In selling, we can’t control the economy or the consumer. But we can control our behaviors – like prospecting and number of dials, number of appointments, etc. – that contribute to our personal and company economies. We can control how we interact with customers, learning to reach out and stay consistently in touch.

In managing a sales team, your job is to control those behaviors that contribute to the company’s sales. Thus, while you can’t control John or when John makes prospecting calls, you can control your inspection of his behaviors and, ultimately, you can decide whether he is productive enough to be on your sales team.

Tony Cole is president & CEO of Anthony Cole Training Group. Download Tony’s free eBooks Hire Bankers Who Will Sell and The Extraordinary Sales Manager.

Hire Salespeople Who Sell

By Tony ColeTony Cole

We are quickly approaching the end of the year. In fact, many (and maybe most) would say the business year is as good as over. As you take stock of your team’s performance, what concerns you most? Is it the challenge of maintaining your company’s market share? Are you worried that your people are not selling? Are you concerned that they even have what it takes to sell?

Recruiting is the biggest problem identified by those participating in my keynotes. The question is always, “How do I hire better salespeople?” Unfortunately, there is no simple answer to this question. But one thing you must recognize is that you and your process are responsible for the quality of the salespeople on your staff today. In other words, your recruiting process is perfectly designed for the team you have. So, if you need more productive salespeople, you will need to change your recruiting process.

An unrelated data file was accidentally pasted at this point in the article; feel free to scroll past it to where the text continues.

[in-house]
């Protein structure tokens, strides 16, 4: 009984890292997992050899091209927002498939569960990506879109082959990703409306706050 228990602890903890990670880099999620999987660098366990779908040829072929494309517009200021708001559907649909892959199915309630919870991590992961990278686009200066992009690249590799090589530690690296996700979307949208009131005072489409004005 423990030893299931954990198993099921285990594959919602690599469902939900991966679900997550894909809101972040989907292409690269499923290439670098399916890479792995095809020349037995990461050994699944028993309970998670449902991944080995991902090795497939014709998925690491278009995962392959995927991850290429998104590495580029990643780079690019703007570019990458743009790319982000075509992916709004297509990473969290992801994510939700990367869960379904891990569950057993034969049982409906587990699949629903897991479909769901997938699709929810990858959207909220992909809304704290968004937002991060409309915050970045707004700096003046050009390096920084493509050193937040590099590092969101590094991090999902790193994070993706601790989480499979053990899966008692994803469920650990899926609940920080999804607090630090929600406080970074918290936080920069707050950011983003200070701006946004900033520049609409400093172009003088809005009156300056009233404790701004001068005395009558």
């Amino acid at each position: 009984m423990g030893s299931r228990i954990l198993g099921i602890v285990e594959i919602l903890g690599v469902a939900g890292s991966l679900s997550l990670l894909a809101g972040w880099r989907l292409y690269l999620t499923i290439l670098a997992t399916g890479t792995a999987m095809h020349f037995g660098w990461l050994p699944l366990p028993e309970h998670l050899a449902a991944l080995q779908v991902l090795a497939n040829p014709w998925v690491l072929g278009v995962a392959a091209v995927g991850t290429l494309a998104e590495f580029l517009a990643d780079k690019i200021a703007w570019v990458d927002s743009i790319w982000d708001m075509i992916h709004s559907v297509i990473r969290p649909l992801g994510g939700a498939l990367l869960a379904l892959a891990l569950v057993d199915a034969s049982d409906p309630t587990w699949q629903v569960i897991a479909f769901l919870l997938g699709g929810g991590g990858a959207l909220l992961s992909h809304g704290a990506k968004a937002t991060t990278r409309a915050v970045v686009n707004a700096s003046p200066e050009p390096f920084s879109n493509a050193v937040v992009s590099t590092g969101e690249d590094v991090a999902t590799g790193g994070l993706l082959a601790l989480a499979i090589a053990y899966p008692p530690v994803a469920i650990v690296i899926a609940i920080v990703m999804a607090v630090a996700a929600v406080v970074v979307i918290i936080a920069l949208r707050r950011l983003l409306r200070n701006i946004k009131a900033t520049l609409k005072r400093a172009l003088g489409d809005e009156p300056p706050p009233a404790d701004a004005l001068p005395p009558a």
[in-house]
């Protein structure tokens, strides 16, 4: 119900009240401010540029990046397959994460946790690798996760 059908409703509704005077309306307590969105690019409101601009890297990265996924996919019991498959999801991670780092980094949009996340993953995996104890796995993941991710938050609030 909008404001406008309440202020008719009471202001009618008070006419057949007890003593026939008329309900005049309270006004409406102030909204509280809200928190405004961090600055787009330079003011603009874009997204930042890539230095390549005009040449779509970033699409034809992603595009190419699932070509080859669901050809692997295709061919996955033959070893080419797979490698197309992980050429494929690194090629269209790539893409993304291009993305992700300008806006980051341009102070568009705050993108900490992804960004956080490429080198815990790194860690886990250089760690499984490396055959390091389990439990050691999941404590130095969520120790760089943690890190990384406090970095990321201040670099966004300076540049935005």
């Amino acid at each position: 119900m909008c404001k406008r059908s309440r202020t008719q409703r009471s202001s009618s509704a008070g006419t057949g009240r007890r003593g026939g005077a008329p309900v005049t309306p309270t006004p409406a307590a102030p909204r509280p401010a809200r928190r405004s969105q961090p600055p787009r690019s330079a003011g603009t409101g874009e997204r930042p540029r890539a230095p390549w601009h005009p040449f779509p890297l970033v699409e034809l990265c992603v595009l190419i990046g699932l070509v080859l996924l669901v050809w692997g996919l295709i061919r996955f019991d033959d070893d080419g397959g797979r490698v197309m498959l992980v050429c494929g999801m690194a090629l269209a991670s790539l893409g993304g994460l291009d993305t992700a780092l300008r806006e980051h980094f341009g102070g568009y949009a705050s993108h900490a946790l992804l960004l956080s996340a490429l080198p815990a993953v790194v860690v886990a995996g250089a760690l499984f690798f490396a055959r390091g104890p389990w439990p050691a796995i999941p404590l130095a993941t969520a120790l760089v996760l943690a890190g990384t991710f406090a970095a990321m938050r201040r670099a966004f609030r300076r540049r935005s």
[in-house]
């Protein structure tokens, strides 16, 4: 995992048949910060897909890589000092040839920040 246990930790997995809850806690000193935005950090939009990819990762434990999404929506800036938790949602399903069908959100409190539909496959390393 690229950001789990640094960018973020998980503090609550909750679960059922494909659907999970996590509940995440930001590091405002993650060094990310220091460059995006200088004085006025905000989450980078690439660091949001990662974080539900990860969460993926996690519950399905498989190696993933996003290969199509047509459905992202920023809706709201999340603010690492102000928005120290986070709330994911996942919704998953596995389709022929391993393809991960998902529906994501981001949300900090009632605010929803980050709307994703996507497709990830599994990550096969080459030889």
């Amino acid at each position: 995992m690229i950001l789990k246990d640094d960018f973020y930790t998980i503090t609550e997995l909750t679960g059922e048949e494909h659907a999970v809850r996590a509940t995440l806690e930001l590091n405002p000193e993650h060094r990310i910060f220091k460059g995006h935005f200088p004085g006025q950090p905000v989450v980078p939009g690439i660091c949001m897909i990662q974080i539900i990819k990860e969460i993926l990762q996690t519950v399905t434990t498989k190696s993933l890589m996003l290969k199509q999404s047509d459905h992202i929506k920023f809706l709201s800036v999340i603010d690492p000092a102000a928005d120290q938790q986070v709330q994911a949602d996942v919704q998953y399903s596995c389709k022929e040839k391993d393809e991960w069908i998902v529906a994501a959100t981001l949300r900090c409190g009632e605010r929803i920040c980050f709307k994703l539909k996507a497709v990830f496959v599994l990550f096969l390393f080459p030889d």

Recruiting is like sales. A salesperson must have a system. He must have a pipeline. His activity must be consistent. Like this salesperson, you must have a system and you must execute the recruiting process exactly like you wish your salespeople to execute their sales process. Recruiting, like selling, is not a “sometime” thing- it must be a consistently planned and implemented activity.

You must have a Recruiting Pipeline, like your salesperson has a Prospecting Pipeline. Individual salespeople are required to fill their Prospecting Pipeline. Sales managers and sales leaders must be required to fill their Recruiting Pipeline. After all, if you had salespeople who didn’t have sufficient Prospecting Pipelines, you would be concerned about their future and the future of your company. As the person responsible for recruiting and sales production, the same should hold true for you and your Recruiting Pipeline.

To implement a Recruiting Pipeline, ask your sales team to let you know if they run across someone at the networking opportunities they attend. Ask them who they know. “Who should we be talking to? Do you know anyone who might be looking to make a change?” You must make your own efforts as well. Sometimes salespeople will not wish to offer up names, thinking that these people might present competition.